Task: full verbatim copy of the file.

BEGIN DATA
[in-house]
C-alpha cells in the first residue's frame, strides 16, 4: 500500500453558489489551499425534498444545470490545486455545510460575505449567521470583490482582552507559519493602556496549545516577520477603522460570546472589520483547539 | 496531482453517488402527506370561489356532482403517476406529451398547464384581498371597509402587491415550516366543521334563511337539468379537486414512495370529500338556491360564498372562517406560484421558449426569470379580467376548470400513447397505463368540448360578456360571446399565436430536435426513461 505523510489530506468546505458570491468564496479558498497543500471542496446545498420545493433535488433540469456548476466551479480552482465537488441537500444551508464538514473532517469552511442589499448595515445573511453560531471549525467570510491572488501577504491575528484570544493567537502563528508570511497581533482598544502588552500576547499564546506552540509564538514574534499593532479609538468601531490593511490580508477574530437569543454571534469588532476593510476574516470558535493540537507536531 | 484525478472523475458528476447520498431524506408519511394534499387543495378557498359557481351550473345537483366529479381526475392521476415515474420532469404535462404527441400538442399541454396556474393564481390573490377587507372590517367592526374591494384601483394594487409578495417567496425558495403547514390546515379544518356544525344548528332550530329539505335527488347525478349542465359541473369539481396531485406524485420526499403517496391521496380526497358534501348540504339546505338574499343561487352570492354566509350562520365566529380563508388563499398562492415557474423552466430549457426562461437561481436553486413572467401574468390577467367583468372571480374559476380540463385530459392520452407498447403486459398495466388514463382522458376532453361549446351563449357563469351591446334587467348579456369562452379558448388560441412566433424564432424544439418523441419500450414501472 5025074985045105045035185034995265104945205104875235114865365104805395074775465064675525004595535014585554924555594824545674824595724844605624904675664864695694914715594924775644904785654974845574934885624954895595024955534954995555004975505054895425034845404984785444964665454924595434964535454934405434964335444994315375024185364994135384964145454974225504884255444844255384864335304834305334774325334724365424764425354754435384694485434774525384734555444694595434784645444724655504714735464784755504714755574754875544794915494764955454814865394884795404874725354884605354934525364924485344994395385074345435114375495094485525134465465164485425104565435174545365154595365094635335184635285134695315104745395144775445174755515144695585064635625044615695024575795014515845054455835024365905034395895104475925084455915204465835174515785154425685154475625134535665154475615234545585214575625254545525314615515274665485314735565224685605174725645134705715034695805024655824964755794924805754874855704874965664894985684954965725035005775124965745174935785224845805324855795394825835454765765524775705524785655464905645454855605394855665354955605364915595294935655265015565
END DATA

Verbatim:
[in-house]
C-alpha cells in the first residue's frame, strides 16, 4: 500500500453558489489551499425534498444545470490545486455545510460575505449567521470583490482582552507559519493602556496549545516577520477603522460570546472589520483547539 | 496531482453517488402527506370561489356532482403517476406529451398547464384581498371597509402587491415550516366543521334563511337539468379537486414512495370529500338556491360564498372562517406560484421558449426569470379580467376548470400513447397505463368540448360578456360571446399565436430536435426513461 505523510489530506468546505458570491468564496479558498497543500471542496446545498420545493433535488433540469456548476466551479480552482465537488441537500444551508464538514473532517469552511442589499448595515445573511453560531471549525467570510491572488501577504491575528484570544493567537502563528508570511497581533482598544502588552500576547499564546506552540509564538514574534499593532479609538468601531490593511490580508477574530437569543454571534469588532476593510476574516470558535493540537507536531 | 484525478472523475458528476447520498431524506408519511394534499387543495378557498359557481351550473345537483366529479381526475392521476415515474420532469404535462404527441400538442399541454396556474393564481390573490377587507372590517367592526374591494384601483394594487409578495417567496425558495403547514390546515379544518356544525344548528332550530329539505335527488347525478349542465359541473369539481396531485406524485420526499403517496391521496380526497358534501348540504339546505338574499343561487352570492354566509350562520365566529380563508388563499398562492415557474423552466430549457426562461437561481436553486413572467401574468390577467367583468372571480374559476380540463385530459392520452407498447403486459398495466388514463382522458376532453361549446351563449357563469351591446334587467348579456369562452379558448388560441412566433424564432424544439418523441419500450414501472 5025074985045105045035185034995265104945205104875235114865365104805395074775465064675525004595535014585554924555594824545674824595724844605624904675664864695694914715594924775644904785654974845574934885624954895595024955534954995555004975505054895425034845404984785444964665454924595434964535454934405434964335444994315375024185364994135384964145454974225504884255444844255384864335304834305334774325334724365424764425354754435384694485434774525384734555444694595434784645444724655504714735464784755504714755574754875544794915494764955454814865394884795404874725354884605354934525364924485344994395385074345435114375495094485525134465465164485425104565435174545365154595365094635335184635285134695315104745395144775445174755515144695585064635625044615695024575795014515845054455835024365905034395895104475925084455915204465835174515785154425685154475625134535665154475615234545585214575625254545525314615515274665485314735565224685605174725645134705715034695805024655824964755794924805754874855704874965664894985684954965725035005775124965745174935785224845805324855795394825835454765765524775705524785655464905645454855605394855665354955605364915595294935655265015565